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The True and Only Heaven: Progress and Its Critics

Social science


by
Christopher Lasch

Book Details

Format: EPUB

Page count: 592 pages

File size: 809 KB

Protection: DRM

Language: English

“A major and challenging work. . . . Provocative, and certain to be controversial. . . . Will add important new dimension to the continuing debate on the decline of liberalism.” —William Julius Wilson, New York Times Book Review Can we continue to believe in progress? In this sobering analysis of the Western human condition, Christopher Lasch seeks the answer in a history of the struggle between two ideas: one is the idea of progress – an idea driven by the conviction that human desire is insatiable and requires ever larger production forces. Opposing this materialist view is the idea that condemns a boundless appetite for more and better goods and distrusts “improvements” that only feed desire. Tracing the opposition to the idea of progress from Rousseau through Montesquieu to Carlyle, Max Weber and G.D.H. Cole, Lasch finds much that is desirable in a turn toward moral conservatism, toward a lower-middle-class culture that features egalitarianism, workmanship and loyalty, and recognizes the danger of resentment of the material goods of others.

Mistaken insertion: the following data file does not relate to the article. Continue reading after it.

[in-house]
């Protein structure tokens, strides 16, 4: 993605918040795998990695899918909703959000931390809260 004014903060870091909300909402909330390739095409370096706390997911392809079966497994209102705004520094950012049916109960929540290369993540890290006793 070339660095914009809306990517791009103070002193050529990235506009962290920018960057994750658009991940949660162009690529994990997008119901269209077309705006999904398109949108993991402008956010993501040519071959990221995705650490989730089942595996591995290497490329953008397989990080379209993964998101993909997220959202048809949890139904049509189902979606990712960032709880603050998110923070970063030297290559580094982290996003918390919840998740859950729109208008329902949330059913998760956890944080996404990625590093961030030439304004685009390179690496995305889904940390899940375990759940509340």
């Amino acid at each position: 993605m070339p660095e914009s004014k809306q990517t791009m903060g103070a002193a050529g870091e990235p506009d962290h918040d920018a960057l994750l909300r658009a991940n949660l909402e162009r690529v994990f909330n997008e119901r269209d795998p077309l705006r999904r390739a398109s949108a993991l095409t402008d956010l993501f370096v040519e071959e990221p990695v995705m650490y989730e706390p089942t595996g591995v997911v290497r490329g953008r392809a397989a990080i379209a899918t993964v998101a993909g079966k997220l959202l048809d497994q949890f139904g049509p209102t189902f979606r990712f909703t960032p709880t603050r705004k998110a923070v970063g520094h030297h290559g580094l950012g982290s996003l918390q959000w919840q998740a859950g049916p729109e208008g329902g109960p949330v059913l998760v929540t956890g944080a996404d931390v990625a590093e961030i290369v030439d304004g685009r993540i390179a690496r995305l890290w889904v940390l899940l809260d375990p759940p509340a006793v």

“A major and challenging work. . . . Provocative, and certain to be controversial. . . . Will add important new dimension to the continuing debate on the decline of liberalism.” —William Julius Wilson, New York Times Book Review Can we continue to believe in progress? In this sobering analysis of the Western human condition, Christopher Lasch seeks the answer in a history of the struggle between two ideas: one is the idea of progress – an idea driven by the conviction… (more)

“A major and challenging work. . . . Provocative, and certain to be controversial. . . . Will add important new dimension to the continuing debate on the decline of liberalism.” —William Julius Wilson, New York Times Book Review Can we continue to believe in progress? In this sobering analysis of the Western human condition, Christopher Lasch seeks the answer in a history of the struggle between two ideas: one is the idea of progress – an idea driven by the conviction that human desire is insatiable and requires ever larger production forces. Opposing this materialist view is the idea that condemns a boundless appetite for more and better goods and distrusts “improvements” that only feed desire. Tracing the opposition to the idea of progress from Rousseau through Montesquieu to Carlyle, Max Weber and G.D.H. Cole, Lasch finds much that is desirable in a turn toward moral conservatism, toward a lower-middle-class culture that features egalitarianism, workmanship and loyalty, and recognizes the danger of resentment of the material goods of others.

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